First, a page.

The SARS-CoV-2 virus that causes COVID-19 continues to spread across the country at an alarming rate. As of March 18, there were 7,323 confirmed cases and 115 deaths in the U.S. As a result, our country faces unprecedented closings and tremendous strain on our healthcare systems, businesses, and our overall economy.
Are All the Closings and Precautions Necessary?
Working from home, closed schools, daycares, restaurants, and gyms make for an extremely frustrating and inconvenient situation. Most people who contract COVID-19 only have a mild illness. So, why are we taking such seemingly extreme precautions?
Lessons Learned from Italy
Italy, with the second highest disease rate after China, is recommending that other countries learn from their example and increase healthcare resources to prepare for COVID-19. On March 16, Italy reported 368 more COVID-19 deaths, its biggest one-day increase, for a total death toll of 2,158. Hospital systems and ICUs in Italy are overwhelmed with the pace of disease spread and are experiencing shortages of personal protective equipment resulting in exposure for healthcare workers. In fact, approximately 1,700 healthcare workers are infected and several have died.
While many of those who contract COVID-19 will not have severe symptoms, they are still contagious. In addition, the way COVID-19 infects the body adds to the confusion around contagion and the need for quarantine. COVID-19 hits patients in two phases. The virus enters the body and binds to receptors in the lungs or gut and replicates. For most people, a healthy immune system keeps the virus in check and symptoms are not severe. However, in patients who tend to be older, or have comorbidities (e.g., cardiovascular disease, hypertension, etc.) there is a secondary adaptive immunity phase, during which patients get worse—after a deceptive phase of improvement. In this secondary phase, viral replication goes down, but there is a big immune response that results in lung damage and from there can rapidly decline into sepsis, organ damage, and death.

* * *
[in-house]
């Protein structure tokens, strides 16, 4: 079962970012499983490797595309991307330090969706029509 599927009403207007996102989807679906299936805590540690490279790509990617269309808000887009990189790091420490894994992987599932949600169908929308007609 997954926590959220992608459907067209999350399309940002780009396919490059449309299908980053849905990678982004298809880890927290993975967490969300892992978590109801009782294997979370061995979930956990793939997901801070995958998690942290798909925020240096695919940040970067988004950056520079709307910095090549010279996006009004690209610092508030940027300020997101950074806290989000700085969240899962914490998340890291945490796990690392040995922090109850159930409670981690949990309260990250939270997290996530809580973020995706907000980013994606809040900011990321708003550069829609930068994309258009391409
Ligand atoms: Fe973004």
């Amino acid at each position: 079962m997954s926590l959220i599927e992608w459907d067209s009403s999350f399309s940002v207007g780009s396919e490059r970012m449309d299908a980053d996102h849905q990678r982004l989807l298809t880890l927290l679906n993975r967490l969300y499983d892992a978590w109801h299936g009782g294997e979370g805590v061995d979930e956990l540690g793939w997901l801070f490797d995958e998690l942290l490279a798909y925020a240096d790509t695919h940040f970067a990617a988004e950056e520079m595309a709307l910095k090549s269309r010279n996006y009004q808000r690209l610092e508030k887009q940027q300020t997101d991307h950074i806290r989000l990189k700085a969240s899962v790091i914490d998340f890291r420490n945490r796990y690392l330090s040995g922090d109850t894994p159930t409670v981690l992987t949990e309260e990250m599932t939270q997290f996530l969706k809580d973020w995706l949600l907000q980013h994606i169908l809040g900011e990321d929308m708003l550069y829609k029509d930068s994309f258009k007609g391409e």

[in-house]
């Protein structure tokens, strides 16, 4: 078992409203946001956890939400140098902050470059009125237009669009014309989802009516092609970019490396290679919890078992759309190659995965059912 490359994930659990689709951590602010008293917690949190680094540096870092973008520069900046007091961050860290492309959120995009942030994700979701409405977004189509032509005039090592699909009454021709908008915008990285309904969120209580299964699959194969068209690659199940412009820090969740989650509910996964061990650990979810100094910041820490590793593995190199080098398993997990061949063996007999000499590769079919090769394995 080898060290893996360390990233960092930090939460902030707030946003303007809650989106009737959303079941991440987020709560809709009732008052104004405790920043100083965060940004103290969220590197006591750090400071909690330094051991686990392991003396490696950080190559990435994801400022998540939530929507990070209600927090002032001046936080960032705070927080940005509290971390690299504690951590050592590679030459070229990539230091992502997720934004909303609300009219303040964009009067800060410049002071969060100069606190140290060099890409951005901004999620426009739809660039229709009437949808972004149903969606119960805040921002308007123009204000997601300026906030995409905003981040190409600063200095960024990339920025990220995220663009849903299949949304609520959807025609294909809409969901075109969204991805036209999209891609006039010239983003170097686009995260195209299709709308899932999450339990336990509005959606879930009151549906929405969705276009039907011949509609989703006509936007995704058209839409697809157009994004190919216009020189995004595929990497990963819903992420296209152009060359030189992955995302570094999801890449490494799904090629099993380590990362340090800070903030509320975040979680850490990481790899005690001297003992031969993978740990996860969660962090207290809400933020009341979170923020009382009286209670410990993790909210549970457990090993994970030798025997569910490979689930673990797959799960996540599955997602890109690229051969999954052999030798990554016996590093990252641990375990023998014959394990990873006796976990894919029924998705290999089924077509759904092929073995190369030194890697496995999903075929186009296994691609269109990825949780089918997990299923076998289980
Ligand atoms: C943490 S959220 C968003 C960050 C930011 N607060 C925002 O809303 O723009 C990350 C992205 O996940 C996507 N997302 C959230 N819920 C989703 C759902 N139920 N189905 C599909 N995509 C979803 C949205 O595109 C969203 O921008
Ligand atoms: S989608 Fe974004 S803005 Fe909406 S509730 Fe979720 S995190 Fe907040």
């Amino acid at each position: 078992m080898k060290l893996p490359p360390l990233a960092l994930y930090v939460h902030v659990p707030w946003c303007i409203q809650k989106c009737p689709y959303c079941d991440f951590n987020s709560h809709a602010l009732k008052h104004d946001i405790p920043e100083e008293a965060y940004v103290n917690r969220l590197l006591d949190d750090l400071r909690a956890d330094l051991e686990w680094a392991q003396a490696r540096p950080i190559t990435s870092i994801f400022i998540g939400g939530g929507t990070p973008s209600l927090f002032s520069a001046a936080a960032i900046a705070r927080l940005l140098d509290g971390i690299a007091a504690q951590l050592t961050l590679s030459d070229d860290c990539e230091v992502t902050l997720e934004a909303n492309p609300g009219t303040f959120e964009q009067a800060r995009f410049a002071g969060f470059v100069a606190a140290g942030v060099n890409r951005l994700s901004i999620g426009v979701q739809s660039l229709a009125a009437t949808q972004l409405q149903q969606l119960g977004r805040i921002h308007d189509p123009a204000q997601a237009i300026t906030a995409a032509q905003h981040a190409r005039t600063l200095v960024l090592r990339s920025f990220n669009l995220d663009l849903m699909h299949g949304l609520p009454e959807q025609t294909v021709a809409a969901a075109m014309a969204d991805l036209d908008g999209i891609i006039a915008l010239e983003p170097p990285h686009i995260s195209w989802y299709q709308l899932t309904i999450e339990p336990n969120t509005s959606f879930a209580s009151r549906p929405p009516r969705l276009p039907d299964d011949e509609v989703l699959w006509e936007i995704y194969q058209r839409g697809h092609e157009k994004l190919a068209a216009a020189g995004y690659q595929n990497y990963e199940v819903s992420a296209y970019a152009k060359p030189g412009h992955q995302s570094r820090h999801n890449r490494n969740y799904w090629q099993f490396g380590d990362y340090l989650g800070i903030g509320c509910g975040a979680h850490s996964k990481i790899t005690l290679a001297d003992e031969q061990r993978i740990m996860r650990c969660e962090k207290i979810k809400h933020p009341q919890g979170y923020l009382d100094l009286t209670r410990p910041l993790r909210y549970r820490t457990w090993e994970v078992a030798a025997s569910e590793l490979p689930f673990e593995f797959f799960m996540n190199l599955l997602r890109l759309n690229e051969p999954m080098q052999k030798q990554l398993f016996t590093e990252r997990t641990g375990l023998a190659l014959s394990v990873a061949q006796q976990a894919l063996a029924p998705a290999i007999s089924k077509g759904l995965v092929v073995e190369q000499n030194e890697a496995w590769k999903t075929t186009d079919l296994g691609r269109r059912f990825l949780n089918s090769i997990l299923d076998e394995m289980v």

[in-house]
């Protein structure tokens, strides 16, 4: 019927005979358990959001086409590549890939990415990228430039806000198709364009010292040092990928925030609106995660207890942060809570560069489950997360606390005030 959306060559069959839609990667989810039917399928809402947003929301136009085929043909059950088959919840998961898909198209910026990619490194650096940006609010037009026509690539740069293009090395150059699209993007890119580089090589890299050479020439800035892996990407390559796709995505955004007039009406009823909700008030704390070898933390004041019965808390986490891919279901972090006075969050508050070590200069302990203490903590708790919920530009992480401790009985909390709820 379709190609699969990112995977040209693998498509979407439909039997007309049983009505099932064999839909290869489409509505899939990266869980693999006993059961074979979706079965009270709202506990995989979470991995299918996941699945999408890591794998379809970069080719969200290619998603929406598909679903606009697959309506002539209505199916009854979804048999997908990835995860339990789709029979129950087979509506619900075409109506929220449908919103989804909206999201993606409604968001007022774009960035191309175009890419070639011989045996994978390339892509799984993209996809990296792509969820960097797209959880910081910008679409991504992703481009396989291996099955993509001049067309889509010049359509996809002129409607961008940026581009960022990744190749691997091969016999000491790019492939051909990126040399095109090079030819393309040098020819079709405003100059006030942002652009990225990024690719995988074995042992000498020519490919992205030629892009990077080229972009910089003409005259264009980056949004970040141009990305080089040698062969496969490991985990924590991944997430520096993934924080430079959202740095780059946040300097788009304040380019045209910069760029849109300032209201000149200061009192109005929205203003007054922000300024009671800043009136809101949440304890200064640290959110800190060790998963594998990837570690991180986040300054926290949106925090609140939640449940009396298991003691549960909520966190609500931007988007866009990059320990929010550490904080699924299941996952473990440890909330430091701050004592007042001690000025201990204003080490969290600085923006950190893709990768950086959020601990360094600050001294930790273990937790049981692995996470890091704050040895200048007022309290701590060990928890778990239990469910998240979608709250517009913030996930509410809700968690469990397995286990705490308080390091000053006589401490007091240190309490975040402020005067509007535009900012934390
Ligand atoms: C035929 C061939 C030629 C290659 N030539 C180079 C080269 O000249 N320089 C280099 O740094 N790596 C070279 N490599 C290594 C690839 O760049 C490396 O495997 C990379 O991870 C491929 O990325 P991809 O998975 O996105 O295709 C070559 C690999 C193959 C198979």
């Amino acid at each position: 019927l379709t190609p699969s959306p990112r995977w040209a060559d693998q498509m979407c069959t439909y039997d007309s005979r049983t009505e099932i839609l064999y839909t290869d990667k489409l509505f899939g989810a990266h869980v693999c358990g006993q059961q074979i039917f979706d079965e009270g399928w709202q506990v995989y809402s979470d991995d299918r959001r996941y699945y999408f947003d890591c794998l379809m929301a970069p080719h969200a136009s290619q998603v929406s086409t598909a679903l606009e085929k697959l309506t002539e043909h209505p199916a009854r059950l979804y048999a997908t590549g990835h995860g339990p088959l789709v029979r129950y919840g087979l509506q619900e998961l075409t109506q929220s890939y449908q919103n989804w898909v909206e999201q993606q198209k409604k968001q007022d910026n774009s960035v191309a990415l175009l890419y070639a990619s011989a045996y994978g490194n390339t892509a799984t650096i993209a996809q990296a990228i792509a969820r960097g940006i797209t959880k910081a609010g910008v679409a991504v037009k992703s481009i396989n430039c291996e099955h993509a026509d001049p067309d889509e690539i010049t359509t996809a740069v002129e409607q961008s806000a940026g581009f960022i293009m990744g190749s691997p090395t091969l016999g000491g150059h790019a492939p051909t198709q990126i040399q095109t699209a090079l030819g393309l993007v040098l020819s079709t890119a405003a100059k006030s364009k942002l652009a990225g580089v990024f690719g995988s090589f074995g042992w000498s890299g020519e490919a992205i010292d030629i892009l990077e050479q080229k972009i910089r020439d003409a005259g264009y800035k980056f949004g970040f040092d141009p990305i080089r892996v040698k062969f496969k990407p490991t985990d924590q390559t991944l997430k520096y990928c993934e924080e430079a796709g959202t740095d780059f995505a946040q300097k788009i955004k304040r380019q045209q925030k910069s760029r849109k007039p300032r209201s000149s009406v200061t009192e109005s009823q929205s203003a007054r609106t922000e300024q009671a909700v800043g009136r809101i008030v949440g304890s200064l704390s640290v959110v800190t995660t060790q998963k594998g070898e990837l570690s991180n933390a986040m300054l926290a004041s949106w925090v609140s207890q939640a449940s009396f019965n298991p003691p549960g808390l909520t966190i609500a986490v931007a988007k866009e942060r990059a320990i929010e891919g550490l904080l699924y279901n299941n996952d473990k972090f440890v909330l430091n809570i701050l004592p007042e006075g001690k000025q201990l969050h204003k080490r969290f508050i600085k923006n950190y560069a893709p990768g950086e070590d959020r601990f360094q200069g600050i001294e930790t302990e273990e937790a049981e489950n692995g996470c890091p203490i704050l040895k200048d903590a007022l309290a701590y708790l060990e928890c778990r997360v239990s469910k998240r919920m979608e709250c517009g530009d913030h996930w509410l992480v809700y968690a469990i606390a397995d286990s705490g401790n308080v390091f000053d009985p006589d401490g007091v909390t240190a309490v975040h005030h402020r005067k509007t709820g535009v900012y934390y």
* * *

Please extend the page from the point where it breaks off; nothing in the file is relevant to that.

Flattening the Curve
In addition to a widely mixed disease presentation, the U.S. was slow to start testing and managing communication, leaving us in a reactionary situation. The U.S. is headed toward the scenario represented by the tall, thin red curve in Figure 1, that demonstrates a rapid widespread infection rate. This type of curve occurs when proper containment steps to prevent the virus from spreading are not immediately taken. Though many sick people will not require hospital care, there is strong concern that a large number of patients will need ICU beds, and if this happens at an exponential rate, our healthcare system will be overwhelmed, much like Italy. In an overextended system, patients who need an ICU bed unrelated to COVID-19 may not receive proper care.
What we need in the U.S. is to flatten the curve, a term common among public health officials that many of us are learning about this week. If we can begin to slow virus spread and flatten that curve into the second, lower, green curve shown in Figure 1, our hospital systems are more likely to be able to manage the rate of illness. To slow the spread of the virus, individuals need to practice social distancing in order to stretch out the number of confirmed cases across a longer period. As the figure shows, the lower curve does not cross the threshold of our healthcare system’s maximum capacity and allows the system to more easily take care of everyone who is sick. This lowered curve (or rate of spread) can decrease the number of total virus-related deaths and deaths from other causes. This also allows time for the development of new medications and eventually a vaccination. In addition, less healthcare workers are likely to catch COVID-19 in the lowered curve scenario.
In a crisis like the COVID-19 pandemic, we need to avoid panicking and work together to do our part to try to prevent COVID-19 spread to ourselves and throughout our communities. Orchard is committed to assisting laboratories that are involved in collection and testing for COVID-19 by efficiently integrating software tools and providing customer service that promotes timely testing. As always, we intend to keep you informed and be a trusted resource you can turn to for industry-related education. Follow us on Twitter at @OrchardSoftware and feel free to respond to this post by emailing us at firstname.lastname@example.org.